Emperor Penguins Officially Declared a Threatened Species — What to Know

"Climate change is having a profound impact on species around the world."

Emperor penguin with chicks, Aptenodytes forsteri, Snow Hill Island, Antartic Peninsula, Antarctica

Raimund Linke/Getty Images

Emperor penguins have been officially declared a threatened species due to the impact of climate change on their habitat.

The adorable flightless birds, which live in Antarctica, were listed as a threatened species under the Endangered Species Act by the U.S. Fish and Wildlife Service on Tuesday. The listing aims to prevent the emperor penguins from reaching extinction. 

The impact of climate change on their sea-ice habitat is the “primary threat” to the emperor penguins, according to the agency.

“This listing reflects the growing extinction crisis and highlights the importance of the ESA and efforts to conserve species before population declines become irreversible,” service director Martha Williams said in a statement. “Climate change is having a profound impact on species around the world and addressing it is a priority for the Administration. The listing of the emperor penguin serves as an alarm bell but also a call to action.”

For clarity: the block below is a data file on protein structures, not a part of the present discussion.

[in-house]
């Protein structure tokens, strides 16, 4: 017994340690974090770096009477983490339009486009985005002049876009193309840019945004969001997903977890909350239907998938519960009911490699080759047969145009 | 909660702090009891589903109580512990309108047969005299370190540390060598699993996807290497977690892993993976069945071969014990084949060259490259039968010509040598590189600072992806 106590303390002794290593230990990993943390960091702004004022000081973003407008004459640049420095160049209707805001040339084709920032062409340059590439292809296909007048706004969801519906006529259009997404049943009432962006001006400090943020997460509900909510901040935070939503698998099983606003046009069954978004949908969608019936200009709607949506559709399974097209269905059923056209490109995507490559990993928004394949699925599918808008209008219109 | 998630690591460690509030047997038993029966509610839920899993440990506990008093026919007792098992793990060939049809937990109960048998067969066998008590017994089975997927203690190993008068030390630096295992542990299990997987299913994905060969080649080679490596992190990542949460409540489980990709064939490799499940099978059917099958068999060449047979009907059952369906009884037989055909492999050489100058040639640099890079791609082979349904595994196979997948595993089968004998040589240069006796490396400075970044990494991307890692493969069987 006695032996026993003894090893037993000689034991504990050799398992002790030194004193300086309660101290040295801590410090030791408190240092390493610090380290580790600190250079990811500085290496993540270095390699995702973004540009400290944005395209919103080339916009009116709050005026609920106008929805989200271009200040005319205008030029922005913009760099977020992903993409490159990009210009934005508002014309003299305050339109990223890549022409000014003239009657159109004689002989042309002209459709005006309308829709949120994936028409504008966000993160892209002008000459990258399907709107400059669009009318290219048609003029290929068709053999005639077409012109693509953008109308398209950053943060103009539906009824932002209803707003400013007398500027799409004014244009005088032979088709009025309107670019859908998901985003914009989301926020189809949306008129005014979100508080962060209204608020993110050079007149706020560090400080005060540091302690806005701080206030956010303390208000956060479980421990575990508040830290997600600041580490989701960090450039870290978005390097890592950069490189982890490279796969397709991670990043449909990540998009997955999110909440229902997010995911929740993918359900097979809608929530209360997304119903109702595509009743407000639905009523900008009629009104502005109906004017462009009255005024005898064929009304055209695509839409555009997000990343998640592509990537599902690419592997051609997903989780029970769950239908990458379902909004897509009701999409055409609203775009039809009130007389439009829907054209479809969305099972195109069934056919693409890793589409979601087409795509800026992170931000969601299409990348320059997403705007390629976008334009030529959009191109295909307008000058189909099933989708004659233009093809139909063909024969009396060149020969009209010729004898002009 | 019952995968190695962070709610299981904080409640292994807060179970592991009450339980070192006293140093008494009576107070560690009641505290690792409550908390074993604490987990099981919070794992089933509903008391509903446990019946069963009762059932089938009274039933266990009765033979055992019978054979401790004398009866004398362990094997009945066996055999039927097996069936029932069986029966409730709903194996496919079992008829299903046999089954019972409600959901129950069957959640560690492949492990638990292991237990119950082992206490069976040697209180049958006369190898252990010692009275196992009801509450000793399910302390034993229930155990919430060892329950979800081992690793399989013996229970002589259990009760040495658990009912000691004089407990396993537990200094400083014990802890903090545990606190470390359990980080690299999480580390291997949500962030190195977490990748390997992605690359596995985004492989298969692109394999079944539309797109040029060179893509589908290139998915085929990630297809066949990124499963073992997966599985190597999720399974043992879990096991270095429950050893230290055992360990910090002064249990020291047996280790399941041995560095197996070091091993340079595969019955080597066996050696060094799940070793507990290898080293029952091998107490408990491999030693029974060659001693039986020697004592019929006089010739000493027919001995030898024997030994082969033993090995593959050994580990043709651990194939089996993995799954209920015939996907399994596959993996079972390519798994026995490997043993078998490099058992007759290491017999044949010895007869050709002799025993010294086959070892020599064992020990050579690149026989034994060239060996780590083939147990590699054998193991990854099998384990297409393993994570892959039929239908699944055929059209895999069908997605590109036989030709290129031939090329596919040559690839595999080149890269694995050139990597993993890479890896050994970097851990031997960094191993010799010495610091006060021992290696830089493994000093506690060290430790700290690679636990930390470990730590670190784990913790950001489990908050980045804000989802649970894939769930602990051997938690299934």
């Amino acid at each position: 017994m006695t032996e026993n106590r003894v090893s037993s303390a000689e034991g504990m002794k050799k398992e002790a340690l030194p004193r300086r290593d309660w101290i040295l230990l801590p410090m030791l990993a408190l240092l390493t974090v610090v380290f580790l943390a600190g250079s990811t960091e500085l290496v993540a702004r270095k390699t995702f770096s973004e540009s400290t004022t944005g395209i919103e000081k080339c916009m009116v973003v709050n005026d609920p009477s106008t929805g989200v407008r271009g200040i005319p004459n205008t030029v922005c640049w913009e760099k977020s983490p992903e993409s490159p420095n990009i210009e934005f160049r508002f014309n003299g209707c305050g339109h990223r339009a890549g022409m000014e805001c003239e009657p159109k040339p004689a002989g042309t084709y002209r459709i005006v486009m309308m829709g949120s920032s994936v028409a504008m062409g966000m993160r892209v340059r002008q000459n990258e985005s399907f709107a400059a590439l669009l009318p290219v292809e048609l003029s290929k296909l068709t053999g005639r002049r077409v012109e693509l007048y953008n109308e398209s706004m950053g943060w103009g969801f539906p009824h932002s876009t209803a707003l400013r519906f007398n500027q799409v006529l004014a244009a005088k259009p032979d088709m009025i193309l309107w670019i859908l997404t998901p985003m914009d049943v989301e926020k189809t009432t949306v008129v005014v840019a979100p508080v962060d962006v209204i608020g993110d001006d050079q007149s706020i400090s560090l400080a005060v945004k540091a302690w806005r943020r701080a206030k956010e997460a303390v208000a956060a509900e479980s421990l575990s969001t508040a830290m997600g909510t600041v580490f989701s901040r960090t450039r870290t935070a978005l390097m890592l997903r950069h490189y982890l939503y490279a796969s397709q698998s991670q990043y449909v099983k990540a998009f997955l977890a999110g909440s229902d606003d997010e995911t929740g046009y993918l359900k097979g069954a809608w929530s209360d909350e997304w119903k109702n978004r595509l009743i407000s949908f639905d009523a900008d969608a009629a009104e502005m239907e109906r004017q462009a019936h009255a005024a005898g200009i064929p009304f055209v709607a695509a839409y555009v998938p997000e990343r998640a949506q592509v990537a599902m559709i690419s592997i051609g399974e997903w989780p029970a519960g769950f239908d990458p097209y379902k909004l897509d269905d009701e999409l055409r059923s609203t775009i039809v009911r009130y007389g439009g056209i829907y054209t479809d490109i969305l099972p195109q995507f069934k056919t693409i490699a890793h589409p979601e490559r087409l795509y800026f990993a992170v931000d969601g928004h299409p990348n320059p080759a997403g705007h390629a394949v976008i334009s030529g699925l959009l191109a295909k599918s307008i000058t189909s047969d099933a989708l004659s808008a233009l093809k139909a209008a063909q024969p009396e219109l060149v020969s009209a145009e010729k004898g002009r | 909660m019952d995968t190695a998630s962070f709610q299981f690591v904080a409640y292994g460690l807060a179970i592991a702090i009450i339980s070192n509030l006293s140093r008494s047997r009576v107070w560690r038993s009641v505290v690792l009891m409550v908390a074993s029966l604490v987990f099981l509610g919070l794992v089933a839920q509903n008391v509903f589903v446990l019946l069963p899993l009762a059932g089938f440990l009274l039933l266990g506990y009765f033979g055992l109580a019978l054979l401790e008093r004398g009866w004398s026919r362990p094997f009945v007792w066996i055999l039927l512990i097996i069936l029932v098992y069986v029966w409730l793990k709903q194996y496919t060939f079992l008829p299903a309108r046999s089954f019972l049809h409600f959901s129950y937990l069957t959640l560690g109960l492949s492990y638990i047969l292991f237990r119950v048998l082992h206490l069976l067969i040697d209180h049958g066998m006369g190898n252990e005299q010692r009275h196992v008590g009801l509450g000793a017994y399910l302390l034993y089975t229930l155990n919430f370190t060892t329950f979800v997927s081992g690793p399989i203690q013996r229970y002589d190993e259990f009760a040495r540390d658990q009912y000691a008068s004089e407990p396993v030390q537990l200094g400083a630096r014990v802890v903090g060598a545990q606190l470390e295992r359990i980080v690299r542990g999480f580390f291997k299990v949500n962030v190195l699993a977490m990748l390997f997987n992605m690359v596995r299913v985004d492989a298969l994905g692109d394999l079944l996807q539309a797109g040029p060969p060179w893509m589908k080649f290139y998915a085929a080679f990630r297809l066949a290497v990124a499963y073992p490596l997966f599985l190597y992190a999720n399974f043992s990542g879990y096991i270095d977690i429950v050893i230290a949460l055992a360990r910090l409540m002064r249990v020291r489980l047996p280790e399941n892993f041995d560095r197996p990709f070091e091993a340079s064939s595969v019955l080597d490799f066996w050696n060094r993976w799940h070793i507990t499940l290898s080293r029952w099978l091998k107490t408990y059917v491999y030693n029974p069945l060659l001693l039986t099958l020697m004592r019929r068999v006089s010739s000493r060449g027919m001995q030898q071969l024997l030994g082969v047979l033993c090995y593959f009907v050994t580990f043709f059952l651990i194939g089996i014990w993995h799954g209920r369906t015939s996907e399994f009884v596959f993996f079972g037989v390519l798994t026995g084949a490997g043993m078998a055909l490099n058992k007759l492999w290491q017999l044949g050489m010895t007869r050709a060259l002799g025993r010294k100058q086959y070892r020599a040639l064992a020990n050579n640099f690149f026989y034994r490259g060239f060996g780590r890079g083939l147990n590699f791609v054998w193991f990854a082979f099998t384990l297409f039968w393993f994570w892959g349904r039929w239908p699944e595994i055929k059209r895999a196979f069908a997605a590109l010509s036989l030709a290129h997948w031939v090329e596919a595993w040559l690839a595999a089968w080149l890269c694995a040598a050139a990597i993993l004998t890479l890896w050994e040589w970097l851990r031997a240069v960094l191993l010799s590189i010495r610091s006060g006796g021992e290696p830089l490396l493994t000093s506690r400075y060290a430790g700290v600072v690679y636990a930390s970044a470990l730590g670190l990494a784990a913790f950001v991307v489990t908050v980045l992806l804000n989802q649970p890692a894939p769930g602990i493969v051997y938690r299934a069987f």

Currently, the Fish and Wildlife Service said emperor penguin populations remain stable with about 61 breeding colonies existing along the coastline of Antarctica with an estimated 625,000 to 650,000 emperor penguins in the world. But experts have predicted their population size could decrease by anywhere from 26% to 47% by 2050.

Climate change is especially threatening to emperor penguins who live in the Indian Ocean, Western Pacific Ocean, Bellingshausen Sea and Amundsen Sea. There, colonies are projected to decline by more than 90% due to melting sea ice, according to the Fish and Wildlife Service.

Last year, the Fish and Wildlife Service declared 23 species extinct, including the Ivory-billed woodpecker, which was America's largest woodpecker and had been listed as endangered since 1967. Since the Endangered Species Act was signed into law in 1973, more than 50 species have been removed from the list due to species recovery and over 50 more have been moved from "endangered" to "threatened."

Emperor penguins primarily found in the Ross and Weddell Seas in Antarctica, but a few exist in captivity. Visitors to SeaWorld San Diego, for example, can catch a glimpse of these majestic animals along with smaller penguin species: king, adelie, gentoo, chinstrap, and macaroni penguins. The emperor is the largest of all penguin species and stands nearly four feet tall.  

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